Imagine a sound cutting in its persistence - a clock ticking, a tap dripping, nails screeching - following you wherever you go.
This is the curse endured by sufferers of tinnitus.
But unlike the above examples, the condition manifests as sounds heard from inside the body. It’s something Burnley resident Mary Horne, plagued by incessant whistling, buzzing and screeching, sounds which peak at night, is all too familiar with. Having few night-time distractions to drown them out, the sounds concentrate, monopolise and colonise - her mind a never-ending merry-go-round of discomfort.
“It’s non-stop,” she said. “I can’t sleep.”
The cause is unknown, though she suspects it might be the result of a trapped nerve suffered two years ago. It might also lay its roots, she believes, in her time working in a mill - an intensely noisy weaving shed. And as her deafness has developed over time, the tinnitus has intensified.
It’s not surprising that its persistence is having a significant impact on her sleep.
“I’m so tired when I get up in the morning, I can’t do anything.
“The mind’s very powerful and mine is going all the time. I wouldn’t wish it on anyone.”
And while there’s a huge number of people suffering, there is little information out there. Mindfulness teacher Martin Grindrod, however, is bringing therapy sessions to Burnley - a course that transformed his own life - to help ease secondary problems, like insomnia, anxiety and depression.
“We call mindfulness an integrated mind-body training,” he said. “It changes your relationship with your stressful thoughts and difficult experiences. It’s a special kind of non-judgemental awareness.
“People who engage in mindfulness learn to free themselves from internal chatter about how tinnitus affects their life, which can be as upsetting as the sounds themselves.
“Mindfulness encourages people to bring awareness to tinnitus and to approach it with compassion, understanding, acceptance and curiosity.”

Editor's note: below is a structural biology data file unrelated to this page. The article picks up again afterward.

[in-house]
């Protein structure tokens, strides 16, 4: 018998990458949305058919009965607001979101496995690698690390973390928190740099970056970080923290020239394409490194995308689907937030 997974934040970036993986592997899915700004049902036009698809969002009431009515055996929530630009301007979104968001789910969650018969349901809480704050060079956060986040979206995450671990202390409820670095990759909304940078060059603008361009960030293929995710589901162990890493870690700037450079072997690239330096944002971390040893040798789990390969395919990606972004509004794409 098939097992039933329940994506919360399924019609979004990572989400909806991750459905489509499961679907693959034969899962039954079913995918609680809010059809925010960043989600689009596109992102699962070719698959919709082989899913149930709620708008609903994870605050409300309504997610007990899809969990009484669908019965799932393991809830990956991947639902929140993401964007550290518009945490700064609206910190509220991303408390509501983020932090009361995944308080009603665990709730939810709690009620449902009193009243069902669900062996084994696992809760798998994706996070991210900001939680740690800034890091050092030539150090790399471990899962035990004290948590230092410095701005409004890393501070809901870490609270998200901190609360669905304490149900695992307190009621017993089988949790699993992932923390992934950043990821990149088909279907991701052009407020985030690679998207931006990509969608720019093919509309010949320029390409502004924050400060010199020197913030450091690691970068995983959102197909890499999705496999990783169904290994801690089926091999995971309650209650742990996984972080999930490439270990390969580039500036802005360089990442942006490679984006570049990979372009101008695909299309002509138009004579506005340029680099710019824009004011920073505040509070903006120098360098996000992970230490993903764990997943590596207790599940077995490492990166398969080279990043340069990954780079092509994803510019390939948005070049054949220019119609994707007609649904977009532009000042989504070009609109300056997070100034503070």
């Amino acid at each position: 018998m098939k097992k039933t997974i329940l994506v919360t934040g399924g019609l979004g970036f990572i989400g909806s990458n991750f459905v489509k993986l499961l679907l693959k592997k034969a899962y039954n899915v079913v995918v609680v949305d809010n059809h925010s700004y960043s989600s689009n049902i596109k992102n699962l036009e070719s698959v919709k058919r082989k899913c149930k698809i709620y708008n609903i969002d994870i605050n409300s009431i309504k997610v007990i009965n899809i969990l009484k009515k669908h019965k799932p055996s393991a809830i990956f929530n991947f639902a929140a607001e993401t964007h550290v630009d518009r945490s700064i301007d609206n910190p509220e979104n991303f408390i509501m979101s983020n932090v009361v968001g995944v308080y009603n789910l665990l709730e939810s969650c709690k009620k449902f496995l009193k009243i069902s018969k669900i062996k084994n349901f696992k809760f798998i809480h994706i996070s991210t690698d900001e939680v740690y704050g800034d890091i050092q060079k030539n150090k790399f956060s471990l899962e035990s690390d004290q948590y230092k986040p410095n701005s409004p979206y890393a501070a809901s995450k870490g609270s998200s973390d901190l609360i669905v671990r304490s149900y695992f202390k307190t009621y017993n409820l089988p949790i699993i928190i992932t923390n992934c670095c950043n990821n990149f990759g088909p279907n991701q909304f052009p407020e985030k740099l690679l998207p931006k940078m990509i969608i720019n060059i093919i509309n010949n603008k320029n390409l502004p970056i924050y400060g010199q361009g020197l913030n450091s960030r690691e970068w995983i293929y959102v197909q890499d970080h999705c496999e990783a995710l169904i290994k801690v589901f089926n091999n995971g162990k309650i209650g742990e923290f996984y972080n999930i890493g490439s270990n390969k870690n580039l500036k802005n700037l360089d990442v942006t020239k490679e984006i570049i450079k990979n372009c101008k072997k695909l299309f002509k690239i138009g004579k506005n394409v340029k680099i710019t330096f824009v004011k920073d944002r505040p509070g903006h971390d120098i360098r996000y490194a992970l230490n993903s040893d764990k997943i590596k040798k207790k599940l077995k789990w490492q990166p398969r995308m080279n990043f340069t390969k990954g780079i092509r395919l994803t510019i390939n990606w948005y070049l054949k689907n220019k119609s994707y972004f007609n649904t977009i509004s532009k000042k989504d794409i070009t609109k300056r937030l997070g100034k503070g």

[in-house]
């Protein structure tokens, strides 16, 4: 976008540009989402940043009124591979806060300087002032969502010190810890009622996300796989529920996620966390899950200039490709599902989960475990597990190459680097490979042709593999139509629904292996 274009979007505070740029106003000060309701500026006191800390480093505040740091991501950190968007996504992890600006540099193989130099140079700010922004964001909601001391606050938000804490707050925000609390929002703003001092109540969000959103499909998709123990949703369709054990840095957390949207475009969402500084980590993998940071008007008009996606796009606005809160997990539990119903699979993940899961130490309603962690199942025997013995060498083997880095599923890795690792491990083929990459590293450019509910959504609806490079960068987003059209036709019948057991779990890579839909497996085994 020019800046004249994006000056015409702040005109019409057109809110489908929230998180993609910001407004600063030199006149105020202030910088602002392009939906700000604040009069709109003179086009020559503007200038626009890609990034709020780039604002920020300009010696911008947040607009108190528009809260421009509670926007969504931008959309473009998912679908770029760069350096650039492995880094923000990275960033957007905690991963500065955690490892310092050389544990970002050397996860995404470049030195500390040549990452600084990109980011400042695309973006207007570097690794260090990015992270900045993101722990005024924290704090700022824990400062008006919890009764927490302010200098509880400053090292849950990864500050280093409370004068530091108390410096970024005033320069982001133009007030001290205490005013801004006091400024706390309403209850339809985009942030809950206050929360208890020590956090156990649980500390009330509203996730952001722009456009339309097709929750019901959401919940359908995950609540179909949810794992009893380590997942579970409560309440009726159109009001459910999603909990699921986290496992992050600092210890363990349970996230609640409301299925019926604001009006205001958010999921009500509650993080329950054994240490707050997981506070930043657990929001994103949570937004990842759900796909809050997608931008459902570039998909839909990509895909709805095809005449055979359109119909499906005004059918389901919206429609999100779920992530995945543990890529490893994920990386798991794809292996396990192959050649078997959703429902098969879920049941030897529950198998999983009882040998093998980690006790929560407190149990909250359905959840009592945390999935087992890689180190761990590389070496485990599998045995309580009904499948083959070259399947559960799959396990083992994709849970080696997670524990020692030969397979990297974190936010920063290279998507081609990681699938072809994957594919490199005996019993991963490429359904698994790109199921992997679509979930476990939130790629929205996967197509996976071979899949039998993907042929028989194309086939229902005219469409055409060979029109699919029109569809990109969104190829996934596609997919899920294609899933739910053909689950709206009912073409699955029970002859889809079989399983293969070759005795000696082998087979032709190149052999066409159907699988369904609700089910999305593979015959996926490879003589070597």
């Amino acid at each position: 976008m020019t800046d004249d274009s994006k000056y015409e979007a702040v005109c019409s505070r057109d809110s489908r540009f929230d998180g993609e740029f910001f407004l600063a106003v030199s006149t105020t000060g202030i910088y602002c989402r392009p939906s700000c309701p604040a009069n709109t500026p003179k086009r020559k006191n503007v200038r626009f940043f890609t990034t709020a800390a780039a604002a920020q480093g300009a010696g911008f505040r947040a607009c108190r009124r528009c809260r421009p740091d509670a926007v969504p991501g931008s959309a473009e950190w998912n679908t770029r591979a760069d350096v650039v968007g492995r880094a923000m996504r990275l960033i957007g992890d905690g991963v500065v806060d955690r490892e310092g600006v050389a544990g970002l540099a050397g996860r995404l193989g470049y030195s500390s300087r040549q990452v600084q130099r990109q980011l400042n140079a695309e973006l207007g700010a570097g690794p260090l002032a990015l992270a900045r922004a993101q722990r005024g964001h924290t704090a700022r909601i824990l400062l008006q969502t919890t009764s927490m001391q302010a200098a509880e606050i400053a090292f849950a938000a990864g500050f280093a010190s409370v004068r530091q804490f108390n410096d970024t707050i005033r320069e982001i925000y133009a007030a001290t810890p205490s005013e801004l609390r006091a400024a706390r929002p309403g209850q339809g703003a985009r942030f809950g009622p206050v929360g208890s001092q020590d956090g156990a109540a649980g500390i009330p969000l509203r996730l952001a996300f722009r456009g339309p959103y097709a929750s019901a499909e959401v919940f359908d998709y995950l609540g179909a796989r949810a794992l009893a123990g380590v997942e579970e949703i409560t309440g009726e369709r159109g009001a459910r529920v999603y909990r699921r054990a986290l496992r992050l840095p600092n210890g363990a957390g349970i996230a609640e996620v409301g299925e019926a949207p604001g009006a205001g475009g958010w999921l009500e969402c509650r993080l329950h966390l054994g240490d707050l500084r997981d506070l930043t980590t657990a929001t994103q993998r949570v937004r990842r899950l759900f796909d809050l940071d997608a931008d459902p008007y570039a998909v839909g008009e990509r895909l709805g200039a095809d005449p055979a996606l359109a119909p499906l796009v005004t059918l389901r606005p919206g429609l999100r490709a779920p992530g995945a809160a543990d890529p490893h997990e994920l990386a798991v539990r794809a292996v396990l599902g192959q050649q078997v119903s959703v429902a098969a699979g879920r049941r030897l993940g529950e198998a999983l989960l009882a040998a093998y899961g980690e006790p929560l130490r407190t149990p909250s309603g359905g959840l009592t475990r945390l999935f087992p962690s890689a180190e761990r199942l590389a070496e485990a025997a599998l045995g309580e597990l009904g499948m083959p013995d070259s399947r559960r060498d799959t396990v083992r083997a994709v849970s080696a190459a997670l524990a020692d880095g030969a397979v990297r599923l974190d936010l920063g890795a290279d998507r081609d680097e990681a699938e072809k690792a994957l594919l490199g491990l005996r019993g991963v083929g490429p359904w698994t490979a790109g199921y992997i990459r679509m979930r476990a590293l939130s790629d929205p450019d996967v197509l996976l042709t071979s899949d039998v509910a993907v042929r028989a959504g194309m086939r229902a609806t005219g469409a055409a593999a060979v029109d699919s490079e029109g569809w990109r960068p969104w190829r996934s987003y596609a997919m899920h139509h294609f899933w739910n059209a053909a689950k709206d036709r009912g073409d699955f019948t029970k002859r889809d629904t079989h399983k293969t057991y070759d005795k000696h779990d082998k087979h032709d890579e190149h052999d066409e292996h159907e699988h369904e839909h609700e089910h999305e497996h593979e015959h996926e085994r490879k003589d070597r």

And the results, Martin has found, can be profound.
“The research shows that people who have participated in an eight-week mindfulness stress-reducing course have reported improved sleep, depression and anxiety levels, which decrease immediately. This reduction can be long-term - up to 12 months.
“The focus is on theoretical and practical elements and the thoughts people have that can negatively affect the difficult experience. Mindfulness teaches you to step back and to observe your thoughts, rather than always living from the perspective of them.”
As Martin said: “Thoughts aren’t necessarily facts. We can get wrapped up in them and need to learn to observe them and give ourselves the choice to buy into or release the thoughts without latching onto them. We have a tendency to very quickly move from interpretations of the thoughts as innocuous to catastrophising.”
Martin’s eight-week courses - the minimum needed, he explained, for lasting change - will involve practical meditation underpinned by theory.
“It might sound counter-intuitive,” he said, “But I suffered from chronic pain and turning towards my feelings associated with the pain helped me better understand my condition, which increased my resilience.”
Martin, once a keen runner and practicer of martial arts, was dealt a blow when diagnosed with osteo-arthritis. In his early 40s, he was told by a surgeon he’d need a double hip replacement. Plagued by pain, he undertook a course of mindfulness.
“I had one hip replacement and haven’t needed the second because I’ve learnt to manage the pain through mindfulness. When you meditate, your brain changes in a positive way - areas of the brain associated with stress actually shrink while other parts dealing with calmness increase. It’s down to what scientists call brain plasticity.”
It’s something he’s witnessed time and again during his career.
“I’ve had people say they their relationship to tinnitus has changed - they’ve almost befriended and learned to understand it.”
*Details of the courses will be made available soon on https://inspiremindfulness.co.uk/
Alternatively, call 07967 762 774 to make an inquiry.